Tufting is a textile manufacturing process where a needle is used to shove a thread/yarn into fabric in patterns. It is often used to make rugs. It can be done by hand with a special large hollow needle but there are machines for speeding up the process which are called tufting guns.
Tufting is usually done commercially by large machines with thousands of needles that do an entire row at a time. These machines can do patterns but changing the pattern involves a lot of manual work. Usually that is fine because the pattern will be the same for a large run. There are also CNC tufting systems which can produce arbitrary patterns but are much slower. This project is about building one of those by mounting a relatively cheap handheld tufting gun onto a robot arm.
Building this system is a part of the "Parks x Needles" project by Sally Kong and I for the "Ground Truth IRL" exhibition hosted by Data Through Design.
One of the datasets available on OpenData is NYC Parks Forever Wild. It maps wildlife zones and ecologically important areas across 138 parks in NYC. The boundaries for each park’s wildlife zones were graphical abstract shapes. These seemed like a natural fit for a robotic tufting system which can fill areas with yarn.
The data came in the form of GeoJSON files. GeoJSON is a standard format for using JSON to encode geographic features. To process the data, I first broke down the dataset to have a single GeoJSON file per park.
Houdini is a software application for doing work that is common in computer generated visual effects, like procedural modeling and simulation. It provides a node-based programming environment for manipulating geometry. Off-the-shelf nodes are provided for common operations like moving geometry around, simulating particles, adding noise, etc. But there are also nodes that allow arbitrary programs to be written to create any kind of operation that you might want. By combining nodes in networks very complex procedural workflows can be developed.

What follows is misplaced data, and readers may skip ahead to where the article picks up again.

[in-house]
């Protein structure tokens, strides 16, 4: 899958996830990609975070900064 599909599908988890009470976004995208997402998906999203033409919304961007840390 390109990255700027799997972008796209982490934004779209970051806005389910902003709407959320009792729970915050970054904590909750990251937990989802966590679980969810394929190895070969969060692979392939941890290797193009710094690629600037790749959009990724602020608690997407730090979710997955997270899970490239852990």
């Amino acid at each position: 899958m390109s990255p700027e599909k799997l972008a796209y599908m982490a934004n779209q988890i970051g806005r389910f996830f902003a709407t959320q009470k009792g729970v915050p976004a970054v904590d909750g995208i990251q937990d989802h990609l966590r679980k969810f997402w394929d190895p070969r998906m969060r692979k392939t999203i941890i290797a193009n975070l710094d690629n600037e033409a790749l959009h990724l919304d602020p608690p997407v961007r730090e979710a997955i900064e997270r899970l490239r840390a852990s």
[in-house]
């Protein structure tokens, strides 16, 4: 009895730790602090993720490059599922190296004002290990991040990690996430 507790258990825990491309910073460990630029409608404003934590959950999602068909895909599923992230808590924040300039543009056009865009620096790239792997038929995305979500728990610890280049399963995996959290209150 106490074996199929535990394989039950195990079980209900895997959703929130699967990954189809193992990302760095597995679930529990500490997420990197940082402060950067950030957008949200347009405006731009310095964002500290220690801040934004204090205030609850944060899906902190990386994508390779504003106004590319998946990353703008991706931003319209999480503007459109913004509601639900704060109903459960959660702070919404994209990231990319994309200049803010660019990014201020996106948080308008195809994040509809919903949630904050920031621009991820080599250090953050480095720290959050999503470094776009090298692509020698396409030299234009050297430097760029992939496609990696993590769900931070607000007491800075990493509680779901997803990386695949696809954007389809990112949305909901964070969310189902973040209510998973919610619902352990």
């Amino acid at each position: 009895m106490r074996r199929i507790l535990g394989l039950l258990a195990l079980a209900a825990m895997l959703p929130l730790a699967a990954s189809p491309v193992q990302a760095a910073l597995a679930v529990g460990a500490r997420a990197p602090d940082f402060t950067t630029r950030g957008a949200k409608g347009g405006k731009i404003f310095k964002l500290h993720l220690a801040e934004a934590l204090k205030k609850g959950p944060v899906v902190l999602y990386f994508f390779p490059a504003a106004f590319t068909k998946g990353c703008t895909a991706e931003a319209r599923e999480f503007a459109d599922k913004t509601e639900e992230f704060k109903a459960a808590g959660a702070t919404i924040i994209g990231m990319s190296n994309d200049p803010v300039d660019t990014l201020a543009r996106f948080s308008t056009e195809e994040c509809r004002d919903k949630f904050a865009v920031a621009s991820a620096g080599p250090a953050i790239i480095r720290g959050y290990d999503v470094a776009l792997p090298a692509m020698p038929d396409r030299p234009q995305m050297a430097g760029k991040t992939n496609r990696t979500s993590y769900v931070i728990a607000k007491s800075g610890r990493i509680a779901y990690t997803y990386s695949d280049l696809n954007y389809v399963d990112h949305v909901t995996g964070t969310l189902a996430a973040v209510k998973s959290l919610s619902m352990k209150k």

When working in Houdini I wanted to have a network per park so that I could tweak them individually.
For each park I created a canvas polygon scaled appropriately to reflect the 16’x20’ monk cloth I was planning to use for my output. The canvas polygon was formed out of horizontal rows. Later on the map of the yarn to be tufted would be formed by removing sections of these rows.
I moved the park polygon loaded from the GeoJSON data to the origin and scaled it to fit in the canvas. Then the shape was extruded to increase the threshold for intersecting with canvas polygon.
Using these intersections, I created a group called “Inside” for the points in the canvas polygon that were bound by the wildlife shape.
With this group set, I could now assign a new attribute for each point that described the direction of the tooltip. I wanted the robot to move row by row from left to right, so I assigned the direction values while moving along the rows in the canvas polygon. The values that I assigned were:
0 if it’s in the same state as the previous point
1 if it’s entering the wildlife shape
-1 if it’s exiting a wildlife shape
Based on this attribute, I could now create edge primitives based on when the attribute value changes. These edges now correspond to the lines that will be tufted by the robot.
Since the robot motion planner takes in a series of points and does the inverse kinematics for us, it didn’t need all the points as an input. It just needed a command for the endpoints where it needed to go down to tuft and come up to stop. So all the points inside were deleted, except for the ends.